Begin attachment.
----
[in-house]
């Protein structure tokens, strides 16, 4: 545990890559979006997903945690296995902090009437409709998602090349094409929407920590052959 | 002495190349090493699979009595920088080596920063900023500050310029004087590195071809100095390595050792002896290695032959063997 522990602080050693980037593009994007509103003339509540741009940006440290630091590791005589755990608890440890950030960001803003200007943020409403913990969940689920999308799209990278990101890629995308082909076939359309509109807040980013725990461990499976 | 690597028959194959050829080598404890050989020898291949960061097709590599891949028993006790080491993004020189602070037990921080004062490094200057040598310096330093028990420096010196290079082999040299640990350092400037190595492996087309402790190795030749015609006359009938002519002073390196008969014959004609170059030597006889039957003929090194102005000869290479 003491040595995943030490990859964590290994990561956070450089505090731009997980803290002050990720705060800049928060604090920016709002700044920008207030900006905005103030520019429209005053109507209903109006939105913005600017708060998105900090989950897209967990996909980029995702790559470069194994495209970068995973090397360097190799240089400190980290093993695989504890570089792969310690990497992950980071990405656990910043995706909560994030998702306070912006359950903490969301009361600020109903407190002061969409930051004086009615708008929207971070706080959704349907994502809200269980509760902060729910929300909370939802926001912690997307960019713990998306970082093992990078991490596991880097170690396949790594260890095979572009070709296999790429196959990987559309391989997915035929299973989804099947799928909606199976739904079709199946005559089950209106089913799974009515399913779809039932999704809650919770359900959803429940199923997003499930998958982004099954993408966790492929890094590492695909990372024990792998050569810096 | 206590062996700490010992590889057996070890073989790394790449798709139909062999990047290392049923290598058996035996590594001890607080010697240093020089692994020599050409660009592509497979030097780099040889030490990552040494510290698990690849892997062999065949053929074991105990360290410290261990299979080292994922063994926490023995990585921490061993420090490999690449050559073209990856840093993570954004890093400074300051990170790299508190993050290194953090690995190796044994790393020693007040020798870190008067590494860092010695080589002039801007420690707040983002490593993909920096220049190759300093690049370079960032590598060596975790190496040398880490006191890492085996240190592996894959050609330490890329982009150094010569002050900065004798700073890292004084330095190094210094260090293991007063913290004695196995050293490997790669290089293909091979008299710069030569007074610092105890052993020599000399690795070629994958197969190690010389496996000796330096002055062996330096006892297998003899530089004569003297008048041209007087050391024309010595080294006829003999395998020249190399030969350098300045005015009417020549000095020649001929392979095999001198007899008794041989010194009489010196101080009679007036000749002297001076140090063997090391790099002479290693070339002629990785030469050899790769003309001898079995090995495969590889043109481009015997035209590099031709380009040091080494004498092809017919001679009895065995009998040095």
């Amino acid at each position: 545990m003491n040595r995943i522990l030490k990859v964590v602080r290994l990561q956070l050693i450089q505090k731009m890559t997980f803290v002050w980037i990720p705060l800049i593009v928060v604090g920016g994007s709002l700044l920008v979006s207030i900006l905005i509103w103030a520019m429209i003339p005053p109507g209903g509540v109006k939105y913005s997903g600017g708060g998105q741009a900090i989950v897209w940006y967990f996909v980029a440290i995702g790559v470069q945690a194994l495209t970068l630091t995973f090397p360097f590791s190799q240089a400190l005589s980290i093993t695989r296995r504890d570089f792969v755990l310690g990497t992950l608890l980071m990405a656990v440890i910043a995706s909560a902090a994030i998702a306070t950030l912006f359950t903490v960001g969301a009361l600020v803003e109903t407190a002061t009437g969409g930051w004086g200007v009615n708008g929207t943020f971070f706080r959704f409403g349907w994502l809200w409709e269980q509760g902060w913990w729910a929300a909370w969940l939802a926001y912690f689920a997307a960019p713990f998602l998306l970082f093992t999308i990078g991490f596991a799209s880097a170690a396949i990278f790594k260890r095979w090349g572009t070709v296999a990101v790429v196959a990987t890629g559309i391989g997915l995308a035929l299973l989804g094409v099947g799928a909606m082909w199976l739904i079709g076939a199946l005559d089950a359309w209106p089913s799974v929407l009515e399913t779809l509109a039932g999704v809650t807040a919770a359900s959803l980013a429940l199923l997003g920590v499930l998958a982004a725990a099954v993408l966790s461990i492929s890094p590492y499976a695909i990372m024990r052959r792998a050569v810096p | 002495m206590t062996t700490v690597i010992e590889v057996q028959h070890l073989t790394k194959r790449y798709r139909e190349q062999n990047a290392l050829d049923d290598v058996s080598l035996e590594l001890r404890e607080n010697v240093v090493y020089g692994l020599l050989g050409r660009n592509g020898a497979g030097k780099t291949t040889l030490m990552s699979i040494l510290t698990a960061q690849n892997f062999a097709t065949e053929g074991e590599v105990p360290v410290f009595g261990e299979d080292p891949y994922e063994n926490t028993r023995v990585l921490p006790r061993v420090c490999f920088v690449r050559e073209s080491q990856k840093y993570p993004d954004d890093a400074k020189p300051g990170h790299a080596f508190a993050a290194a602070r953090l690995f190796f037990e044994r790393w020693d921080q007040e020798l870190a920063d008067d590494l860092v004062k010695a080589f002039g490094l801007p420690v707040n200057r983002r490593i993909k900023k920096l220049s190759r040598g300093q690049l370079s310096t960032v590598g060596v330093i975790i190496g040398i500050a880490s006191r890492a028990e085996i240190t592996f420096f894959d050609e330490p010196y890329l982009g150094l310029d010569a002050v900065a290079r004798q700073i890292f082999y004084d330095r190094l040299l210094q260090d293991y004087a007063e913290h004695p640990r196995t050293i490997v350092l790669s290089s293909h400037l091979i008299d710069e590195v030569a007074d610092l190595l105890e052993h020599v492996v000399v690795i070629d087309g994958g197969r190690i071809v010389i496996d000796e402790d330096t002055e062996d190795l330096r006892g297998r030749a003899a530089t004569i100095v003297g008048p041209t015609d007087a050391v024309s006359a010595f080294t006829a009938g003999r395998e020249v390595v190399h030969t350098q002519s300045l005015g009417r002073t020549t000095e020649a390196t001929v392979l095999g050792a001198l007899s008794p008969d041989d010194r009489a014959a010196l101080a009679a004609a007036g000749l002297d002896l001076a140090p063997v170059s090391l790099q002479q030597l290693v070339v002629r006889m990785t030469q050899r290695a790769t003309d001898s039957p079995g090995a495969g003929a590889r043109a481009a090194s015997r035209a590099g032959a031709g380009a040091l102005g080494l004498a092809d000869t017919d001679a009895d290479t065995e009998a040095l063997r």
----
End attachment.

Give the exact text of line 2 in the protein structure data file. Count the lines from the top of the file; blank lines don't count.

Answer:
């Protein structure tokens, strides 16, 4: 545990890559979006997903945690296995902090009437409709998602090349094409929407920590052959 | 002495190349090493699979009595920088080596920063900023500050310029004087590195071809100095390595050792002896290695032959063997 522990602080050693980037593009994007509103003339509540741009940006440290630091590791005589755990608890440890950030960001803003200007943020409403913990969940689920999308799209990278990101890629995308082909076939359309509109807040980013725990461990499976 | 690597028959194959050829080598404890050989020898291949960061097709590599891949028993006790080491993004020189602070037990921080004062490094200057040598310096330093028990420096010196290079082999040299640990350092400037190595492996087309402790190795030749015609006359009938002519002073390196008969014959004609170059030597006889039957003929090194102005000869290479 003491040595995943030490990859964590290994990561956070450089505090731009997980803290002050990720705060800049928060604090920016709002700044920008207030900006905005103030520019429209005053109507209903109006939105913005600017708060998105900090989950897209967990996909980029995702790559470069194994495209970068995973090397360097190799240089400190980290093993695989504890570089792969310690990497992950980071990405656990910043995706909560994030998702306070912006359950903490969301009361600020109903407190002061969409930051004086009615708008929207971070706080959704349907994502809200269980509760902060729910929300909370939802926001912690997307960019713990998306970082093992990078991490596991880097170690396949790594260890095979572009070709296999790429196959990987559309391989997915035929299973989804099947799928909606199976739904079709199946005559089950209106089913799974009515399913779809039932999704809650919770359900959803429940199923997003499930998958982004099954993408966790492929890094590492695909990372024990792998050569810096 | 206590062996700490010992590889057996070890073989790394790449798709139909062999990047290392049923290598058996035996590594001890607080010697240093020089692994020599050409660009592509497979030097780099040889030490990552040494510290698990690849892997062999065949053929074991105990360290410290261990299979080292994922063994926490023995990585921490061993420090490999690449050559073209990856840093993570954004890093400074300051990170790299508190993050290194953090690995190796044994790393020693007040020798870190008067590494860092010695080589002039801007420690707040983002490593993909920096220049190759300093690049370079960032590598060596975790190496040398880490006191890492085996240190592996894959050609330490890329982009150094010569002050900065004798700073890292004084330095190094210094260090293991007063913290004695196995050293490997790669290089293909091979008299710069030569007074610092105890052993020599000399690795070629994958197969190690010389496996000796330096002055062996330096006892297998003899530089004569003297008048041209007087050391024309010595080294006829003999395998020249190399030969350098300045005015009417020549000095020649001929392979095999001198007899008794041989010194009489010196101080009679007036000749002297001076140090063997090391790099002479290693070339002629990785030469050899790769003309001898079995090995495969590889043109481009015997035209590099031709380009040091080494004498092809017919001679009895065995009998040095």